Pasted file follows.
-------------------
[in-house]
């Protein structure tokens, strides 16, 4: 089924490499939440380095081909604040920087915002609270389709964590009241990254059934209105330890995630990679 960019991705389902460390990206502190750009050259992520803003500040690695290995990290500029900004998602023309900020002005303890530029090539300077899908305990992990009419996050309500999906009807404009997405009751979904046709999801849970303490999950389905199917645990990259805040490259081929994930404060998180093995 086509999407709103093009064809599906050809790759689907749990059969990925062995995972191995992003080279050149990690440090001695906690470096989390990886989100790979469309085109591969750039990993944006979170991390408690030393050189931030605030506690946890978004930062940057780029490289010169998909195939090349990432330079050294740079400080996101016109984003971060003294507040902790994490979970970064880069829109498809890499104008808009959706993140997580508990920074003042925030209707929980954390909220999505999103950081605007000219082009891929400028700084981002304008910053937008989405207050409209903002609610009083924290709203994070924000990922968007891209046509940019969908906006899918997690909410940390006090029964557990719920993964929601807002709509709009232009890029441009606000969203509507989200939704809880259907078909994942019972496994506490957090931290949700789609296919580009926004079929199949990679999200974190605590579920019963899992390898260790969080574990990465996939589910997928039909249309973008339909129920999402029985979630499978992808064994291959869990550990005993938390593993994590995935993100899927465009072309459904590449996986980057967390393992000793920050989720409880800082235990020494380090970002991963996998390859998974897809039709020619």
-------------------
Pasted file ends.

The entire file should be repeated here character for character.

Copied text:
[in-house]
């Protein structure tokens, strides 16, 4: 089924490499939440380095081909604040920087915002609270389709964590009241990254059934209105330890995630990679 960019991705389902460390990206502190750009050259992520803003500040690695290995990290500029900004998602023309900020002005303890530029090539300077899908305990992990009419996050309500999906009807404009997405009751979904046709999801849970303490999950389905199917645990990259805040490259081929994930404060998180093995 086509999407709103093009064809599906050809790759689907749990059969990925062995995972191995992003080279050149990690440090001695906690470096989390990886989100790979469309085109591969750039990993944006979170991390408690030393050189931030605030506690946890978004930062940057780029490289010169998909195939090349990432330079050294740079400080996101016109984003971060003294507040902790994490979970970064880069829109498809890499104008808009959706993140997580508990920074003042925030209707929980954390909220999505999103950081605007000219082009891929400028700084981002304008910053937008989405207050409209903002609610009083924290709203994070924000990922968007891209046509940019969908906006899918997690909410940390006090029964557990719920993964929601807002709509709009232009890029441009606000969203509507989200939704809880259907078909994942019972496994506490957090931290949700789609296919580009926004079929199949990679999200974190605590579920019963899992390898260790969080574990990465996939589910997928039909249309973008339909129920999402029985979630499978992808064994291959869990550990005993938390593993994590995935993100899927465009072309459904590449996986980057967390393992000793920050989720409880800082235990020494380090970002991963996998390859998974897809039709020619």